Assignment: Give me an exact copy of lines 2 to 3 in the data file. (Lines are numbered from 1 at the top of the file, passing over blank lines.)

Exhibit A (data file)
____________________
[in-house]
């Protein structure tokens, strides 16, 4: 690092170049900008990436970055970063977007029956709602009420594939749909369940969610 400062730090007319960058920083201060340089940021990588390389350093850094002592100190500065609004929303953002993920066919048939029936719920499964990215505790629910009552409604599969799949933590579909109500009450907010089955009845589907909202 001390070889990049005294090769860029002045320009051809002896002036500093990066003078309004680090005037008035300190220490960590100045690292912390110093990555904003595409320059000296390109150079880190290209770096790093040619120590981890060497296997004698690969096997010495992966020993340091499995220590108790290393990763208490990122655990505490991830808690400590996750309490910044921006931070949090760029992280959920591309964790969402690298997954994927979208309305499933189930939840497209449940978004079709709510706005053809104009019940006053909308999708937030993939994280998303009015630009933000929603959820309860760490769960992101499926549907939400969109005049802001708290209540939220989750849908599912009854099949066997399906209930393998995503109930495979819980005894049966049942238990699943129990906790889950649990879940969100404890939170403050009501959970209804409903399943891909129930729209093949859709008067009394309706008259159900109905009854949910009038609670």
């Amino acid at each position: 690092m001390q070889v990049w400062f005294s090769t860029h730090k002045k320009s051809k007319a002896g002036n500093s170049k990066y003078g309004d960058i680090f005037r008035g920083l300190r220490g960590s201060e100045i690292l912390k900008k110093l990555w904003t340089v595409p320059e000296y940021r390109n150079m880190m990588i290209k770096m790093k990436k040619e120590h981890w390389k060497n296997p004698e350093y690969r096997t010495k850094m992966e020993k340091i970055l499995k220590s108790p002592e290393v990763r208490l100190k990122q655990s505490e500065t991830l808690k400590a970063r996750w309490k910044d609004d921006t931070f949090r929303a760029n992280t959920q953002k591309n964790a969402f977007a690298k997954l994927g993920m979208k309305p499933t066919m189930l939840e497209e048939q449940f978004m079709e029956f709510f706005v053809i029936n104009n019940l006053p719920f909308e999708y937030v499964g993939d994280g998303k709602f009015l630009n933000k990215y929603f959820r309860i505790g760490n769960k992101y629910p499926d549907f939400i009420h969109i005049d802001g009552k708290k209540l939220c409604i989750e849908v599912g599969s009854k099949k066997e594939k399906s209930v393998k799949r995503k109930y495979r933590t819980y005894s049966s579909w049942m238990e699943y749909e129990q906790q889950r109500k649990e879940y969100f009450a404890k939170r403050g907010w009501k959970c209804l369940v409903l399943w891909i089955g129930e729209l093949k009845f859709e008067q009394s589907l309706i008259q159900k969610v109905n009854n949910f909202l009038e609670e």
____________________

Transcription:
């Protein structure tokens, strides 16, 4: 690092170049900008990436970055970063977007029956709602009420594939749909369940969610 400062730090007319960058920083201060340089940021990588390389350093850094002592100190500065609004929303953002993920066919048939029936719920499964990215505790629910009552409604599969799949933590579909109500009450907010089955009845589907909202 001390070889990049005294090769860029002045320009051809002896002036500093990066003078309004680090005037008035300190220490960590100045690292912390110093990555904003595409320059000296390109150079880190290209770096790093040619120590981890060497296997004698690969096997010495992966020993340091499995220590108790290393990763208490990122655990505490991830808690400590996750309490910044921006931070949090760029992280959920591309964790969402690298997954994927979208309305499933189930939840497209449940978004079709709510706005053809104009019940006053909308999708937030993939994280998303009015630009933000929603959820309860760490769960992101499926549907939400969109005049802001708290209540939220989750849908599912009854099949066997399906209930393998995503109930495979819980005894049966049942238990699943129990906790889950649990879940969100404890939170403050009501959970209804409903399943891909129930729209093949859709008067009394309706008259159900109905009854949910009038609670």
């Amino acid at each position: 690092m001390q070889v990049w400062f005294s090769t860029h730090k002045k320009s051809k007319a002896g002036n500093s170049k990066y003078g309004d960058i680090f005037r008035g920083l300190r220490g960590s201060e100045i690292l912390k900008k110093l990555w904003t340089v595409p320059e000296y940021r390109n150079m880190m990588i290209k770096m790093k990436k040619e120590h981890w390389k060497n296997p004698e350093y690969r096997t010495k850094m992966e020993k340091i970055l499995k220590s108790p002592e290393v990763r208490l100190k990122q655990s505490e500065t991830l808690k400590a970063r996750w309490k910044d609004d921006t931070f949090r929303a760029n992280t959920q953002k591309n964790a969402f977007a690298k997954l994927g993920m979208k309305p499933t066919m189930l939840e497209e048939q449940f978004m079709e029956f709510f706005v053809i029936n104009n019940l006053p719920f909308e999708y937030v499964g993939d994280g998303k709602f009015l630009n933000k990215y929603f959820r309860i505790g760490n769960k992101y629910p499926d549907f939400i009420h969109i005049d802001g009552k708290k209540l939220c409604i989750e849908v599912g599969s009854k099949k066997e594939k399906s209930v393998k799949r995503k109930y495979r933590t819980y005894s049966s579909w049942m238990e699943y749909e129990q906790q889950r109500k649990e879940y969100f009450a404890k939170r403050g907010w009501k959970c209804l369940v409903l399943w891909i089955g129930e729209l093949k009845f859709e008067q009394s589907l309706i008259q159900k969610v109905n009854n949910f909202l009038e609670e």